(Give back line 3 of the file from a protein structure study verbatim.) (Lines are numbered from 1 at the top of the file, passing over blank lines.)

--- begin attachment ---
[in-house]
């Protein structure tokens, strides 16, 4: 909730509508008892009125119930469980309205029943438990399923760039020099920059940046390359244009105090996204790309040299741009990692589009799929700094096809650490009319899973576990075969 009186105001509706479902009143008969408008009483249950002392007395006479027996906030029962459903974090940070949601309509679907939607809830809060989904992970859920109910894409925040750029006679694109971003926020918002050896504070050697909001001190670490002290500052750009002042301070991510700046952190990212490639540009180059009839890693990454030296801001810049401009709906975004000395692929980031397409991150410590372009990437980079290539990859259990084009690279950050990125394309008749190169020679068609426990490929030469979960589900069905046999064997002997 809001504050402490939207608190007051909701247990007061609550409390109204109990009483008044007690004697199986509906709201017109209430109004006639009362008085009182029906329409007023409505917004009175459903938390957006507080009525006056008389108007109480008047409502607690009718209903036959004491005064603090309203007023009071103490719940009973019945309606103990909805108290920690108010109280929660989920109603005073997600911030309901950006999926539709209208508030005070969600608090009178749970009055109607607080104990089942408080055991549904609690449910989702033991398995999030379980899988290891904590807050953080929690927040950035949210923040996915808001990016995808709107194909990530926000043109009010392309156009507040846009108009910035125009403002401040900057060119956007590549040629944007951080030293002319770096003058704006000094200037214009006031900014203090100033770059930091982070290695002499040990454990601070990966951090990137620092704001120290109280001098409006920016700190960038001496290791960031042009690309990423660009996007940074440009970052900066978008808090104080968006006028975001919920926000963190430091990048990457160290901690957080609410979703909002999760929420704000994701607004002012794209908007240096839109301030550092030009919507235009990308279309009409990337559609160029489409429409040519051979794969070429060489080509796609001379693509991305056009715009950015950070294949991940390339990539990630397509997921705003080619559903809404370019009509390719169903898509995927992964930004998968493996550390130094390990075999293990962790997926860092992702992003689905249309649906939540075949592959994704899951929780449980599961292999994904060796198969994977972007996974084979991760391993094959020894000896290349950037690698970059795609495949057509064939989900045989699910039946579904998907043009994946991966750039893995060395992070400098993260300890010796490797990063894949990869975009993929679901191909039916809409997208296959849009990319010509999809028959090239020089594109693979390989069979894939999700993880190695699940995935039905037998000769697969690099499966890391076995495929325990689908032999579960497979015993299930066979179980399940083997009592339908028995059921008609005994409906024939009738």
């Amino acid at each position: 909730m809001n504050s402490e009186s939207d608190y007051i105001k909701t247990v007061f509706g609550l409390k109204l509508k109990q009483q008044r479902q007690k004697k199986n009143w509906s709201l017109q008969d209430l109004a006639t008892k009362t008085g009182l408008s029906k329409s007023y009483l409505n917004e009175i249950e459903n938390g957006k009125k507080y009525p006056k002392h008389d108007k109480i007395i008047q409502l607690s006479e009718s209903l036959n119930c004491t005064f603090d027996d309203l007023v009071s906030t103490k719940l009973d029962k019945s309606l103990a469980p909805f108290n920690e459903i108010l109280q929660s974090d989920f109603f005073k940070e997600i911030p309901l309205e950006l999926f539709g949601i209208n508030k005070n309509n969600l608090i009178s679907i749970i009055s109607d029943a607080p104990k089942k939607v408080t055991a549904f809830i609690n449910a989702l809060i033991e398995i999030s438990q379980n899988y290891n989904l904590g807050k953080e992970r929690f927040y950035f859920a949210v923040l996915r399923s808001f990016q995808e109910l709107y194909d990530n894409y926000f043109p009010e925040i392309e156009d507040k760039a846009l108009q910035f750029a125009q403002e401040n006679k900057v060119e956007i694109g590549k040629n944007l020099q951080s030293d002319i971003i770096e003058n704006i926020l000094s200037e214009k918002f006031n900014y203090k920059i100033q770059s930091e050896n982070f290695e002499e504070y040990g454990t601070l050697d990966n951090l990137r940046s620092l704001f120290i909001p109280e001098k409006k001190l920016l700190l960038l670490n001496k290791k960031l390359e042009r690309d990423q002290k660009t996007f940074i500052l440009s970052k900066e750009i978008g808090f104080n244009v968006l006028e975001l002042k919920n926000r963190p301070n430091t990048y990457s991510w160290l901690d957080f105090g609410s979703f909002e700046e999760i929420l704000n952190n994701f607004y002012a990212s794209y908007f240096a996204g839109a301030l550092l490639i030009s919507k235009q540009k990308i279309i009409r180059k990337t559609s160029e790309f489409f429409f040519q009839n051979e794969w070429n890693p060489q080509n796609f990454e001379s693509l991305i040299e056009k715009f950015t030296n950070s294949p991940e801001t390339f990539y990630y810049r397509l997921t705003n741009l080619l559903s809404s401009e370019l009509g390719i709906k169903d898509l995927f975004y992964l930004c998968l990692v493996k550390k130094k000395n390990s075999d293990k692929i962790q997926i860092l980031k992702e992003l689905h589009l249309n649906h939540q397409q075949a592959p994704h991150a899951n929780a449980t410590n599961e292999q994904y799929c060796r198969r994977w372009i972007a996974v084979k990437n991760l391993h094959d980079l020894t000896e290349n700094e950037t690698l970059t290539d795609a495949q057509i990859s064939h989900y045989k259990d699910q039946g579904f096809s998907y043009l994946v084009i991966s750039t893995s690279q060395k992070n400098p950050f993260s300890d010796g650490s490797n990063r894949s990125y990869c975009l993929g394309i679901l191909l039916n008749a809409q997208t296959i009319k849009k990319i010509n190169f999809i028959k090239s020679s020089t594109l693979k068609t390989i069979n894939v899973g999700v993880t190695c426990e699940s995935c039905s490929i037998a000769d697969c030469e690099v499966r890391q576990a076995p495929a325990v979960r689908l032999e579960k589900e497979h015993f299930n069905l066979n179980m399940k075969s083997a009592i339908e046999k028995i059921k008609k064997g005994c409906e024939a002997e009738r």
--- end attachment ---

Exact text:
């Amino acid at each position: 909730m809001n504050s402490e009186s939207d608190y007051i105001k909701t247990v007061f509706g609550l409390k109204l509508k109990q009483q008044r479902q007690k004697k199986n009143w509906s709201l017109q008969d209430l109004a006639t008892k009362t008085g009182l408008s029906k329409s007023y009483l409505n917004e009175i249950e459903n938390g957006k009125k507080y009525p006056k002392h008389d108007k109480i007395i008047q409502l607690s006479e009718s209903l036959n119930c004491t005064f603090d027996d309203l007023v009071s906030t103490k719940l009973d029962k019945s309606l103990a469980p909805f108290n920690e459903i108010l109280q929660s974090d989920f109603f005073k940070e997600i911030p309901l309205e950006l999926f539709g949601i209208n508030k005070n309509n969600l608090i009178s679907i749970i009055s109607d029943a607080p104990k089942k939607v408080t055991a549904f809830i609690n449910a989702l809060i033991e398995i999030s438990q379980n899988y290891n989904l904590g807050k953080e992970r929690f927040y950035f859920a949210v923040l996915r399923s808001f990016q995808e109910l709107y194909d990530n894409y926000f043109p009010e925040i392309e156009d507040k760039a846009l108009q910035f750029a125009q403002e401040n006679k900057v060119e956007i694109g590549k040629n944007l020099q951080s030293d002319i971003i770096e003058n704006i926020l000094s200037e214009k918002f006031n900014y203090k920059i100033q770059s930091e050896n982070f290695e002499e504070y040990g454990t601070l050697d990966n951090l990137r940046s620092l704001f120290i909001p109280e001098k409006k001190l920016l700190l960038l670490n001496k290791k960031l390359e042009r690309d990423q002290k660009t996007f940074i500052l440009s970052k900066e750009i978008g808090f104080n244009v968006l006028e975001l002042k919920n926000r963190p301070n430091t990048y990457s991510w160290l901690d957080f105090g609410s979703f909002e700046e999760i929420l704000n952190n994701f607004y002012a990212s794209y908007f240096a996204g839109a301030l550092l490639i030009s919507k235009q540009k990308i279309i009409r180059k990337t559609s160029e790309f489409f429409f040519q009839n051979e794969w070429n890693p060489q080509n796609f990454e001379s693509l991305i040299e056009k715009f950015t030296n950070s294949p991940e801001t390339f990539y990630y810049r397509l997921t705003n741009l080619l559903s809404s401009e370019l009509g390719i709906k169903d898509l995927f975004y992964l930004c998968l990692v493996k550390k130094k000395n390990s075999d293990k692929i962790q997926i860092l980031k992702e992003l689905h589009l249309n649906h939540q397409q075949a592959p994704h991150a899951n929780a449980t410590n599961e292999q994904y799929c060796r198969r994977w372009i972007a996974v084979k990437n991760l391993h094959d980079l020894t000896e290349n700094e950037t690698l970059t290539d795609a495949q057509i990859s064939h989900y045989k259990d699910q039946g579904f096809s998907y043009l994946v084009i991966s750039t893995s690279q060395k992070n400098p950050f993260s300890d010796g650490s490797n990063r894949s990125y990869c975009l993929g394309i679901l191909l039916n008749a809409q997208t296959i009319k849009k990319i010509n190169f999809i028959k090239s020679s020089t594109l693979k068609t390989i069979n894939v899973g999700v993880t190695c426990e699940s995935c039905s490929i037998a000769d697969c030469e690099v499966r890391q576990a076995p495929a325990v979960r689908l032999e579960k589900e497979h015993f299930n069905l066979n179980m399940k075969s083997a009592i339908e046999k028995i059921k008609k064997g005994c409906e024939a002997e009738r």